Title page for ETD etd-08032006-101137

Type of Document Dissertation
Author Van Walleghen, Emily Lynn
URN etd-08032006-101137
Title Aging, Physical Activity, and Energy Intake Regulation
Degree PhD
Department Human Nutrition, Foods, and Exercise
Advisory Committee
Advisor Name Title
Davy, Brenda M. Committee Chair
Davy, Kevin P. Committee Member
Denbow, Donald Michael Committee Member
Rankin, Janet L. Walberg Committee Member
Winett, Richard A. Committee Member
  • aging
  • energy intake
  • compensation
  • physical activity
Date of Defense 2006-07-31
Availability unrestricted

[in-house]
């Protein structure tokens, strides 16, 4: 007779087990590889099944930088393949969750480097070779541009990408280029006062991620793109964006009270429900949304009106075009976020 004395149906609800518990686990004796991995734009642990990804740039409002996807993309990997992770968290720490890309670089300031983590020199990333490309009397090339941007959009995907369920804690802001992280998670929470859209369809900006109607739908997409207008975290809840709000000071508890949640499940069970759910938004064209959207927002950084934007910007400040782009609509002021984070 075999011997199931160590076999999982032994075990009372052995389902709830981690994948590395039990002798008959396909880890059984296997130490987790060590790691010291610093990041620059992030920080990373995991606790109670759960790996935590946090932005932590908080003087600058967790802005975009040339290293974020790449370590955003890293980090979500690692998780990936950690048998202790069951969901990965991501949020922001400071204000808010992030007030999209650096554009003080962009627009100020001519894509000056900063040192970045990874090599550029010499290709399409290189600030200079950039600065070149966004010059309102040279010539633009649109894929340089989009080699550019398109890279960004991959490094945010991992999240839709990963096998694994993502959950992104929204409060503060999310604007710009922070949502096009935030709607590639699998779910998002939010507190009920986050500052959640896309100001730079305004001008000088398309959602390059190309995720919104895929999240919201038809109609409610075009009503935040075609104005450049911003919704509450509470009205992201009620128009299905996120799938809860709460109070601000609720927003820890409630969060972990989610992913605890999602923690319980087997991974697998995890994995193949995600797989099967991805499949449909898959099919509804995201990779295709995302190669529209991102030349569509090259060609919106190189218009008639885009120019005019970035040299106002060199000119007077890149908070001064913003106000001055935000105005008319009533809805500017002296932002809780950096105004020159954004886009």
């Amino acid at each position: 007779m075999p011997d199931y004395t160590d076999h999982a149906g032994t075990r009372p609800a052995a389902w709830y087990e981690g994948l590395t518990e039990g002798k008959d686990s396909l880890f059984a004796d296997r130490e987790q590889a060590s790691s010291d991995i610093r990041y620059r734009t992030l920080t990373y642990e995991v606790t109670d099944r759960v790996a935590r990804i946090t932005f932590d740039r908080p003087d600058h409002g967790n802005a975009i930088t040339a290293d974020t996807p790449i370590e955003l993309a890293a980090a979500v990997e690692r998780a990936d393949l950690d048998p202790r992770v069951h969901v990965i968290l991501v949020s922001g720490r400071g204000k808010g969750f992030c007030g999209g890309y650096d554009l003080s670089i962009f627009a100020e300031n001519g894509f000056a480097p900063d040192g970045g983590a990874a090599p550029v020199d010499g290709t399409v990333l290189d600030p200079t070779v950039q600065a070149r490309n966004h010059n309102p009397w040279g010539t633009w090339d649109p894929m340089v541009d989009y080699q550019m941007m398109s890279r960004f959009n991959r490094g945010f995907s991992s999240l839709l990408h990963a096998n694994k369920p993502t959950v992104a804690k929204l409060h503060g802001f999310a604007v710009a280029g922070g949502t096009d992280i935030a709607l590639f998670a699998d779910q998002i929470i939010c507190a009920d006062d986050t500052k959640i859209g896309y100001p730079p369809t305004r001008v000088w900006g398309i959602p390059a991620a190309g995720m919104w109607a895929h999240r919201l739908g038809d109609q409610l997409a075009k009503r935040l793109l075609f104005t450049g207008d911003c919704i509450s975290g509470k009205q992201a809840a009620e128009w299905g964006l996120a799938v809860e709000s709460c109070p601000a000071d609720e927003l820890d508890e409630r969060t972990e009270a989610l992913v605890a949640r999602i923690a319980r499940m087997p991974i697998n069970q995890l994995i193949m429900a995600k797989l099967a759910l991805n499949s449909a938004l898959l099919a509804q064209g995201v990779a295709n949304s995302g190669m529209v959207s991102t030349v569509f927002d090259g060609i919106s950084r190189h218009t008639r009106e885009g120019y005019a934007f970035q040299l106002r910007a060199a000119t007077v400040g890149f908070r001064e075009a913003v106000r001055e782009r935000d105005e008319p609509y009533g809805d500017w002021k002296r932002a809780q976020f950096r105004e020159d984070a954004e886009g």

More than seventy percent of Americans over the age of sixty are classified as overweight or obese, and the future incidence of these conditions is expected to rise. Although it is unclear why older adults are predisposed to weight gain, decreased total energy expenditure may contribute to positive energy balance. It is also possible that age-related impairments in energy intake regulation result in the inability to appropriately adjust food intake to meet energy requirements with advancing age. The purpose of these investigations was to determine the influence of age and habitual physical activity on acute regulation of energy intake. Secondary objectives were to determine if there are sex differences in energy intake regulation, and to determine if pre-meal water consumption decreases meal energy intake in young and older adults. To achieve these objectives, the ability to spontaneously adjust energy intake at a meal under "preloading" conditions in which a yogurt shake or water was consumed prior to the meal was determined. We hypothesized that older adults would demonstrate less accurate energy intake regulation than younger adults, but that energy intake dysregulation would be attenuated in physically active older adults. We also expected that young men would have higher accuracy of energy intake regulation compared to young women matched for dietary cognitive restraint and cardiorespiratory fitness, and that pre-meal water consumption would decrease meal energy intake in young and older adults. Our main finding was that energy intake regulation is significantly impaired in older compared to younger adults, and that habitual physical activity improves short-term, but not acute, energy intake regulation. We also found that young men demonstrate significantly higher accuracy of energy intake regulation compared to young women. Lastly, we determined that pre-meal water consumption significantly decreases meal energy intake in older, but not young, adults. Overall, these results indicate that acute energy intake regulation is less accurate with advancing age, but that regular physical activity improves short-term energy intake regulation. Additionally, sex appears to influence energy intake regulation, and water consumption is a potential strategy to reduce energy intake in older adults.
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